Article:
3. Puerto Rico – Puerto Rico, officially the Commonwealth of Puerto Rico and briefly called Porto Rico, is an unincorporated territory of the United States located in the northeast Caribbean Sea. It is an archipelago that includes the island of Puerto Rico and a number of smaller ones such as Mona, Culebra. The capital and most populous city is San Juan and its official languages are Spanish and English, though Spanish predominates. The islands population is approximately 3.4 million, Puerto Ricos rich history, tropical climate, diverse natural scenery, renowned traditional cuisine, and attractive tax incentives make it a popular destination for travelers from around the world. Four centuries of Spanish colonial government transformed the ethnic, cultural and physical landscapes primarily with waves of African captives, and Canarian. In the Spanish imperial imagination, Puerto Rico played a secondary, in 1898, following the Spanish–American War, the United States appropriated Puerto Rico together with most former Spanish colonies under the terms of the Treaty of Paris. Puerto Ricans are natural-born citizens of the United States, however, Puerto Rico does not have a vote in the United States Congress, which governs the territory with full jurisdiction under the Puerto Rico Federal Relations Act of 1950. As a U. S. territory, American citizens residing on the island are disenfranchised at the level and may not vote for president. However, Congress approved a constitution, allowing U. S. citizens on the territory to elect a governor. A fifth referendum will be held in June 2017, with only Statehood, in early 2017, the Puerto Rican government-debt crisis posed serious problems for the government. The outstanding bond debt that had climbed to $70 billion or $12,000 per capita at a time with 12. 4% unemployment, the debt had been increasing during a decade long recession. Puerto Ricans often call the island Borinquen – a derivation of Borikén, its indigenous Taíno name, the terms boricua and borincano derive from Borikén and Borinquen respectively, and are commonly used to identify someone of Puerto Rican heritage. The island is also known in Spanish as la isla del encanto. Columbus named the island San Juan Bautista, in honor of Saint John the Baptist, eventually traders and other maritime visitors came to refer to the entire island as Puerto Rico, while San Juan became the name used for the main trading/shipping port and the capital city. The islands name was changed to Porto Rico by the United States after the Treaty of Paris of 1898, the anglicized name was used by the US government and private enterprises. The name was changed back to Puerto Rico by a joint resolution in Congress introduced by Félix Córdova Dávila in 1931, the ancient history of the archipelago known today as Puerto Rico is not well known. The scarce archaeological findings and early Spanish scholarly accounts from the colonial era constitute the basis of knowledge about them. The first comprehensive book on the history of Puerto Rico was written by Fray Íñigo Abbad y Lasierra in 1786, the first settlers were the Ortoiroid people, an Archaic Period culture of Amerindian hunters and fishermen who migrated from the South American mainlandPuerto Rico – A Taíno Village at the Tibes Ceremonial Center.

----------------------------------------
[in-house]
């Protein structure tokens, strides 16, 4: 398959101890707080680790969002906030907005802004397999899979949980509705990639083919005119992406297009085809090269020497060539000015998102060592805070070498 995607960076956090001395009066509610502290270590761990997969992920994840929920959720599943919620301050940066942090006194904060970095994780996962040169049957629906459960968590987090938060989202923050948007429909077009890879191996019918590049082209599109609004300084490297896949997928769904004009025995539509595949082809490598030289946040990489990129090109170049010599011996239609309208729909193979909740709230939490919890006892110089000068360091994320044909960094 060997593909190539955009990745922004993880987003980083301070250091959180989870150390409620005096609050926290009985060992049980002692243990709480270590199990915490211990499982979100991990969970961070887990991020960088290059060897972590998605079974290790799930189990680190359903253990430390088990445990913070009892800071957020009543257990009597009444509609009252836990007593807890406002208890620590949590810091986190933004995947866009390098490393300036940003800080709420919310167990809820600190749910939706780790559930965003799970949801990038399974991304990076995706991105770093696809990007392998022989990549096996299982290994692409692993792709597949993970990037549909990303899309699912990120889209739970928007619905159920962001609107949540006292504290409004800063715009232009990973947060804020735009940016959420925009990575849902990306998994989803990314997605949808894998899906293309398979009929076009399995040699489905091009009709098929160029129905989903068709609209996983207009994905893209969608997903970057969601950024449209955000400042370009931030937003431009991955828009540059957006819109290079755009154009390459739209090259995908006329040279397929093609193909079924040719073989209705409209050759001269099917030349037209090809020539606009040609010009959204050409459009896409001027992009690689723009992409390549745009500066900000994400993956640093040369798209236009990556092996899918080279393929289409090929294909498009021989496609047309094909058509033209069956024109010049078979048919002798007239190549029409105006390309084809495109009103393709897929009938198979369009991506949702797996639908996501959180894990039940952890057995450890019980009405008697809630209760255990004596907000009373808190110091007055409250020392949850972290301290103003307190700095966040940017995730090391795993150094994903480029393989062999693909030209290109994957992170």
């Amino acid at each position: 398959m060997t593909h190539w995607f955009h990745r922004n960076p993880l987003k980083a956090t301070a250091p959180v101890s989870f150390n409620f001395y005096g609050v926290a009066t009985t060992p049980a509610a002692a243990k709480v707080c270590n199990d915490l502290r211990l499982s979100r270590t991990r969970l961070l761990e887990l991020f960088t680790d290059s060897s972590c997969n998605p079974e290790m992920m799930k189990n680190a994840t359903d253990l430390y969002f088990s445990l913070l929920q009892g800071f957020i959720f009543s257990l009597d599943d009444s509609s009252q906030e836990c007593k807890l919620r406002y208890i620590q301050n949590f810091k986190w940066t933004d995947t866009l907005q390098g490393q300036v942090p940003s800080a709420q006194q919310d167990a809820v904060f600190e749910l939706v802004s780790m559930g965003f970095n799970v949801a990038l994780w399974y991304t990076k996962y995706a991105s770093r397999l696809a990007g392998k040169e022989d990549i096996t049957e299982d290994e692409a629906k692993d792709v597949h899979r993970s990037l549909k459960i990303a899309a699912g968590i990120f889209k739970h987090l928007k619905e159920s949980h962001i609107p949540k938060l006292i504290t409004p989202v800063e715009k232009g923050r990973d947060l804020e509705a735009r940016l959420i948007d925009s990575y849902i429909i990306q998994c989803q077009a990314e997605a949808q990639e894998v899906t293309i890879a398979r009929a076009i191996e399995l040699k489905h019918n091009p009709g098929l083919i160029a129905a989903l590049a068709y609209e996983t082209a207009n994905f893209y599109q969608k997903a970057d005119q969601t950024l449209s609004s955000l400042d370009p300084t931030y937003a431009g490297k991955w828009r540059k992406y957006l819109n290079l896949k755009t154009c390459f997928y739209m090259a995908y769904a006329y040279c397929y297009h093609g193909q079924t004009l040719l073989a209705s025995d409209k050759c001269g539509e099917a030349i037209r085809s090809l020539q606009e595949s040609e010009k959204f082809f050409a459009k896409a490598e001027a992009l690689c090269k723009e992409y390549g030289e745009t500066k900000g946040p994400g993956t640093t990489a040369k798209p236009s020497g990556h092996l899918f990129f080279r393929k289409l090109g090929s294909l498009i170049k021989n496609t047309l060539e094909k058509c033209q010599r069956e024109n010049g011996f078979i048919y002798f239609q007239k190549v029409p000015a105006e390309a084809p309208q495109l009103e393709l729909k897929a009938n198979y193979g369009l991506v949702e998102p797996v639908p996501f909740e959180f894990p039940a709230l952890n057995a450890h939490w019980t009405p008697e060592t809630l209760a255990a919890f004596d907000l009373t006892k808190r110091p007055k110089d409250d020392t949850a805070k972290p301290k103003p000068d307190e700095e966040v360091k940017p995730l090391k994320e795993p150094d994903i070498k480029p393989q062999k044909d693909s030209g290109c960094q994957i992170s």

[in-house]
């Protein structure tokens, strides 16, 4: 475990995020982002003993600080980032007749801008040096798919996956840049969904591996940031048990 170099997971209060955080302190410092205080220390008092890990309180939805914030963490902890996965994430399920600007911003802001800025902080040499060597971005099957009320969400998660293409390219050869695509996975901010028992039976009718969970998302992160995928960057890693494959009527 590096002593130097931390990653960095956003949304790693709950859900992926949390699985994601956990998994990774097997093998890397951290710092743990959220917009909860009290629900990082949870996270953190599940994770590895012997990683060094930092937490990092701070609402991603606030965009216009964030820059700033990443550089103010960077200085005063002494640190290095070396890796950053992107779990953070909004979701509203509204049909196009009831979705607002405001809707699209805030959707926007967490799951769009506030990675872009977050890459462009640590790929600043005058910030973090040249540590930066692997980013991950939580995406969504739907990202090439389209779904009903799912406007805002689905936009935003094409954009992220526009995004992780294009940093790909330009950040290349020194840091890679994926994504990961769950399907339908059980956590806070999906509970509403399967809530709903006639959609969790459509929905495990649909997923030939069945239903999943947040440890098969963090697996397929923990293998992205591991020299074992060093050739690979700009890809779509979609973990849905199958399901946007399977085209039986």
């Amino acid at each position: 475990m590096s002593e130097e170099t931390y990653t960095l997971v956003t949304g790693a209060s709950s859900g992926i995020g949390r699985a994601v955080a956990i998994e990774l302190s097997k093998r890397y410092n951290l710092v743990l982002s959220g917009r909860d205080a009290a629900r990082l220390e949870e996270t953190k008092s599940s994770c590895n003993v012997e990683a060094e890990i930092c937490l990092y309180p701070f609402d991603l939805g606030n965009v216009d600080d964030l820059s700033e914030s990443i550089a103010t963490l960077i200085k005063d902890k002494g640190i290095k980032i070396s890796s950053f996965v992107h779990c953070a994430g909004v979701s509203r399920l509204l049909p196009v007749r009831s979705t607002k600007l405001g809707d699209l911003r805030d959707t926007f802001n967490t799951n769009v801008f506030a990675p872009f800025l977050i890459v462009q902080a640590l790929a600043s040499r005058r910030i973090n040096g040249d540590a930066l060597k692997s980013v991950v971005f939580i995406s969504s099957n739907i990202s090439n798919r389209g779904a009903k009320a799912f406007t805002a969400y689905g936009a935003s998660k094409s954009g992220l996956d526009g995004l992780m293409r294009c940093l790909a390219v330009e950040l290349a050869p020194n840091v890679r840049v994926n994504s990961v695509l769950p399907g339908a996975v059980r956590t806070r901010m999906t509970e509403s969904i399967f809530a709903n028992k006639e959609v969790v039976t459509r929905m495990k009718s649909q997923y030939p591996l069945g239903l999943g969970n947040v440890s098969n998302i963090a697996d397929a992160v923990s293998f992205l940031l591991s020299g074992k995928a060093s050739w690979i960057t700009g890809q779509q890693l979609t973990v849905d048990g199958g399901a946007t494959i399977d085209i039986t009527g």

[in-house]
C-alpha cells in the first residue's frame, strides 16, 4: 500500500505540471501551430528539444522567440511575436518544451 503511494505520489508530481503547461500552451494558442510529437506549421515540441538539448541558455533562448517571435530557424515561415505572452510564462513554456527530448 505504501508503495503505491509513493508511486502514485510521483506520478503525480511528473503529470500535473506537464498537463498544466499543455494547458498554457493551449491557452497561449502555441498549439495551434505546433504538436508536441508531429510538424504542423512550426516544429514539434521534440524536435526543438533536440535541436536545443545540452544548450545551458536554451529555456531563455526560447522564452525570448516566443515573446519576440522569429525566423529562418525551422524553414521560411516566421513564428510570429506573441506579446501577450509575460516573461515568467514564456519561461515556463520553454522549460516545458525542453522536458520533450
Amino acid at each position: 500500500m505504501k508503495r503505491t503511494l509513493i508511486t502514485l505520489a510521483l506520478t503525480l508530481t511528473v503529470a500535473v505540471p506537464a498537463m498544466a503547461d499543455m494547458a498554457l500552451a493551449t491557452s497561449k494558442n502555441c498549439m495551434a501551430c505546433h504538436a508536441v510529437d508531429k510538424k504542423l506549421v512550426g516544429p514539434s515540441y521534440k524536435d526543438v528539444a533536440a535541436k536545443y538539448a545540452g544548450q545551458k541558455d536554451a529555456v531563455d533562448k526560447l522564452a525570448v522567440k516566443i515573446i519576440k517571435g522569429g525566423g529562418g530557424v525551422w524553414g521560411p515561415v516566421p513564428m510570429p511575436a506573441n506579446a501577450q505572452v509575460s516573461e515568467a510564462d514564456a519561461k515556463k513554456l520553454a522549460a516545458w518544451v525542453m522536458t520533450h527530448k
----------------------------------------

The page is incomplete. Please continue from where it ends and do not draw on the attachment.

4. Culebra, Puerto Rico – Isla Culebra is an island-municipality of Puerto Rico. It is located approximately 17 miles east of the Puerto Rican mainland,12 miles west of St. Thomas and 9 miles north of Vieques, Culebra is spread over 5 wards and Culebra Pueblo, the downtown area and the administrative center of the city. Residents of the island are known as Culebrenses, with a population of 1,818 as of the latest census, it is Puerto Ricos least populous municipality. Originally called Isla Pasaje and Isla de San Ildefonso, Culebra is also known as Isla Chiquita, some sources claim that Christopher Columbus was the first European to arrive at the island during his second voyage in 1493. It is believed that the island was populated by Carib Indians during the colonization, after Agüeybaná and Agüeybaná II led the Taíno rebellion of 1511, Taíno Indians from the main island sought refuge on Culebra and allied with Caribs to launch random attacks at the island estates. After that, the island was abandoned for centuries. During the era of Spanish commerce through the Americas, it was used as a refuge for pirates, as well as local fishermen and sailors. Some sources mention an Englishman named Stevens, who was put in charge of Culebra in 1875 by the Spanish crown to protect the island from foreigners, Culebra was then settled by Cayetano Escudero Sanz on October 27,1880. This first settlement was called San Ildefonso, to honor the Bishop of Toledo, two years later, on September 25,1882, construction of the Culebrita Lighthouse began. It was completed on February 25,1886 which made it the oldest operating lighthouse in the Caribbean until 1975, in 1902, Culebra was integrated as a part of Vieques. One year later, on June 26, President Theodore Roosevelt established the Culebra Naval Reservation, a bird refuge was established on February 27,1909. In 1939, the U. S. Navy began to use the Culebra Archipelago as a gunnery and this was done in preparation for the United States involvement in World War II. In 1971 the people of Culebra began protests, known as the Navy-Culebra protests, four years later, in 1975, the use of Culebra as a gunnery range ceased and all operations were moved to Vieques. Culebra was declared an independent island municipality in 1917, the first democratically elected government was put into place in 1960. Prior to this, the government of Puerto Rico appointed delegates to administer the island, Culebra is an archipelago consisting of the main island and twenty-three smaller islands that lie off its coast. The largest of these cays are, Culebrita to the east, Cayo Norte to the northeast, the smaller islands include Cayo Ballena, Cayos Geniqui, Arrecife Culebrita, Las Hermanas, El Mono, Cayo Lobito, Cayo Botijuela, Alcarraza, Los Gemelos, and Piedra Steven. Islands in the archipelago are arid, meaning they have no rivers or streams, all of the fresh water is brought from Puerto Rico via Vieques. Culebra is characterized by an irregular topography resulting in a long intricate shoreline, the island is approximately 7 by 5 milesCulebra, Puerto Rico – M4A3E8 Sherman tank at Flamenco Beach.